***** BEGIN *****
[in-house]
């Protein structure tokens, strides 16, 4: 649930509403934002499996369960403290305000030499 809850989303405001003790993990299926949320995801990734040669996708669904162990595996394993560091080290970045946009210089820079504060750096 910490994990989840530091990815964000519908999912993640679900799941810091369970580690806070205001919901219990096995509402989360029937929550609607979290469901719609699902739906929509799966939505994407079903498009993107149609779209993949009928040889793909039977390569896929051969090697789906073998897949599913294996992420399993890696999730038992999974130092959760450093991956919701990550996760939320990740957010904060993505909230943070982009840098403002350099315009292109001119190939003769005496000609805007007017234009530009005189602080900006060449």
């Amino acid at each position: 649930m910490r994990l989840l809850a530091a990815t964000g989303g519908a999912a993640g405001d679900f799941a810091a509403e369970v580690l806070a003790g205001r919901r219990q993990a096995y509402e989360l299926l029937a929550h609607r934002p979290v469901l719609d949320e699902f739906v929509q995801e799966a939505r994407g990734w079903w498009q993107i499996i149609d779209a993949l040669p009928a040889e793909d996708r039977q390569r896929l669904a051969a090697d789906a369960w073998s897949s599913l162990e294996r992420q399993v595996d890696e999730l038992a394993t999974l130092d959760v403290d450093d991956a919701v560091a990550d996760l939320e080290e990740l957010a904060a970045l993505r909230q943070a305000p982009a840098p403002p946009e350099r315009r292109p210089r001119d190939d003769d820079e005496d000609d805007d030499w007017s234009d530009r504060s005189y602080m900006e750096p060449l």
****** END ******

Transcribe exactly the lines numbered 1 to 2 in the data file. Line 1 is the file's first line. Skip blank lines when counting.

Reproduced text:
[in-house]
């Protein structure tokens, strides 16, 4: 649930509403934002499996369960403290305000030499 809850989303405001003790993990299926949320995801990734040669996708669904162990595996394993560091080290970045946009210089820079504060750096 910490994990989840530091990815964000519908999912993640679900799941810091369970580690806070205001919901219990096995509402989360029937929550609607979290469901719609699902739906929509799966939505994407079903498009993107149609779209993949009928040889793909039977390569896929051969090697789906073998897949599913294996992420399993890696999730038992999974130092959760450093991956919701990550996760939320990740957010904060993505909230943070982009840098403002350099315009292109001119190939003769005496000609805007007017234009530009005189602080900006060449």